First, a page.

"When I read the script, I saw Ben as an idealist," says Shia LaBeouf. "I looked at Robert Redford in All The President's Men (Alan J. Pakula's 1976 film on the Watergate scandal); I looked at Dustin Hoffman in All the President's Men. And there was a bit of both of them there. I thought if there was an amalgamation of those two men, that's what Ben was to me. I pitched that idea to Bob and he was very comfortable with it."
"Still, he's a complex character and, admittedly, a bit of a fame-whore too," says Shia LaBeouf, with a smile. "In a sense, he's living in a turtle shell. He's all about him. He's all about making that turtle shell bigger - and it's all self-propelled insanity, really. He's all about getting famous for being the best reporter in the world and he's got the story… But at the same time his life doesn't have a lot of love in it. He's in solitude. He's the kind of guy who googles himself every night for self validation. Ben is like that, and then he finds a woman like he's never known and he chases that dream in the midst."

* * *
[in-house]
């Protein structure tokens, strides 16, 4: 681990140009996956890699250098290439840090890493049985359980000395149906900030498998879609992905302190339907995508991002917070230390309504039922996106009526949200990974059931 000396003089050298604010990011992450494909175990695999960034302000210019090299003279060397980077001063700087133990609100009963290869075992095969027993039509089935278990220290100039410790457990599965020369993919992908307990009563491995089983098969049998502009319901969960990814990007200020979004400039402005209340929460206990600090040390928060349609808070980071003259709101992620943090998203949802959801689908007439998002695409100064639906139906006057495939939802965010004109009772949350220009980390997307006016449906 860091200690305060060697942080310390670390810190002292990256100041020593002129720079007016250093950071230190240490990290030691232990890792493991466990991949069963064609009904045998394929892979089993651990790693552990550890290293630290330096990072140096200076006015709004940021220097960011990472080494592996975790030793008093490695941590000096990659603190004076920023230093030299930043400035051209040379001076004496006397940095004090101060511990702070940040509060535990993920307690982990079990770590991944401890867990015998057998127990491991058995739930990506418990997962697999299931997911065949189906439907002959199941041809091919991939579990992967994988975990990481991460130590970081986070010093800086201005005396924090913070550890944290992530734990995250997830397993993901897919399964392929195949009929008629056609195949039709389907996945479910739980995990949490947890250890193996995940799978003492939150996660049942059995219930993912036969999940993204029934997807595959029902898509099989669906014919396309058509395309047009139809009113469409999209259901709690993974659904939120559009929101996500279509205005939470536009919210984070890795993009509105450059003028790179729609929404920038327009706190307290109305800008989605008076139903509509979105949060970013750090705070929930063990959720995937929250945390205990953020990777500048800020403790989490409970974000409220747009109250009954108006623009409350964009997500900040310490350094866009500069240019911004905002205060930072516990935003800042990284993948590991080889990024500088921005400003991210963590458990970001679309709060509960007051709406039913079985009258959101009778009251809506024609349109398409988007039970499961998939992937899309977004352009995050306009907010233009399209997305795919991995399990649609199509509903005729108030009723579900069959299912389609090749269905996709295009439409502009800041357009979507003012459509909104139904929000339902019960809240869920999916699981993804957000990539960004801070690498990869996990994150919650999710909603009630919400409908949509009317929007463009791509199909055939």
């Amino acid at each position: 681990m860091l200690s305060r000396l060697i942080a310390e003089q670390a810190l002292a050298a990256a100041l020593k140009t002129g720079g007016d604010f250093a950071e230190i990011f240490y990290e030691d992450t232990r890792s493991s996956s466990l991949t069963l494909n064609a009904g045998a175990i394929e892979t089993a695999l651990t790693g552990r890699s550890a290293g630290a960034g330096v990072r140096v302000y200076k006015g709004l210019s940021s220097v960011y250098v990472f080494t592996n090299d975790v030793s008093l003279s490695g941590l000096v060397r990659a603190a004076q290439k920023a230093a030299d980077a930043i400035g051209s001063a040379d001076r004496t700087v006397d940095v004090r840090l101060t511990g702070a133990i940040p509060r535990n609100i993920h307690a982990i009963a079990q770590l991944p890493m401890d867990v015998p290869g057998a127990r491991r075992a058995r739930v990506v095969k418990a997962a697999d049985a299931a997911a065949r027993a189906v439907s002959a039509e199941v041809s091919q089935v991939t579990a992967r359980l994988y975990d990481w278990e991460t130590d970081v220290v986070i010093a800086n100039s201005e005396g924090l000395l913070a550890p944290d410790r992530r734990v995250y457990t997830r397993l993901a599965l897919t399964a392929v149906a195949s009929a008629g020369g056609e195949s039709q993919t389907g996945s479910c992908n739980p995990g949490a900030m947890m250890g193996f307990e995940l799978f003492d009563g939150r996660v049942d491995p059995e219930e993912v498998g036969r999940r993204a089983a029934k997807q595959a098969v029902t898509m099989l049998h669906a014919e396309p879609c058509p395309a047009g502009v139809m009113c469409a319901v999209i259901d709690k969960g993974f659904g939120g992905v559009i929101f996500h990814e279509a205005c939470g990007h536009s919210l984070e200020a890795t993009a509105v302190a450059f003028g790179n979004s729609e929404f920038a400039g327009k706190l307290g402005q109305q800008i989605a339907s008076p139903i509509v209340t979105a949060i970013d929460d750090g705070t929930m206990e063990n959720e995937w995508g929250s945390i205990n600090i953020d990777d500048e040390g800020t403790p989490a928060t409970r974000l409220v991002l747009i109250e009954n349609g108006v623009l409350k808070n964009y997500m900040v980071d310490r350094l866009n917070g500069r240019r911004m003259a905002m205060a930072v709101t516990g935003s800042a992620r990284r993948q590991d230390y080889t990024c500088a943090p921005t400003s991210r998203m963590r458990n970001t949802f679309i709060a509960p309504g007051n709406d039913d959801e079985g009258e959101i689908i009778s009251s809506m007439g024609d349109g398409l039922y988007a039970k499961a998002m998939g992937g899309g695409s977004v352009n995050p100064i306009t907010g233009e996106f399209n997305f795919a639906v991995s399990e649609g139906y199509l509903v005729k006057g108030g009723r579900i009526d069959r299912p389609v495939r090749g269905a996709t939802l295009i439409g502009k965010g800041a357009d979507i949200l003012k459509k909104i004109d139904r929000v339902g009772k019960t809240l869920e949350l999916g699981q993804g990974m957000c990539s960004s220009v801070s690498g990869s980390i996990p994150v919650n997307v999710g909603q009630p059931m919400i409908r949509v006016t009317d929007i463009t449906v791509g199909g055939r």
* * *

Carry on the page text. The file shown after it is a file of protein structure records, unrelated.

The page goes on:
"In the story I meet Shia LaBeouf's character who's a reporter and I'm guarded; I don't exactly trust him," says Brit Marling, who plays Rebecca Osborne, of their relationship on screen. "And then we sort of get to know one another and it turns out I may have a right to be guarded."
"It's a very political movie, but it's also just very fundamentally human," Brit Marling continues. "I don't think it works to make a movie that's just about politics, because movies are ultimately about moving people. When you talk about politics, but it's buried within a human story, the audience is more willing to open up and let those ideas in along with the emotions."
Ultimately for Shia LaBeouf, there was also the attraction of playing a role unlike any he's done before. "I'm playing the antagonist for the first time, which is really fun for me," says the young star. "It's sexy as hell to do that. And for the protagonist to be Robert Redford is really wild for me. To be on the same poster as Robert Redford is really wild for me… Throw in that cast that we had, those really amazing actors who brought so much cool stuff to the table and really fleshed out the script - it was just an amazing ride." Julie Christie - Mimi Lurie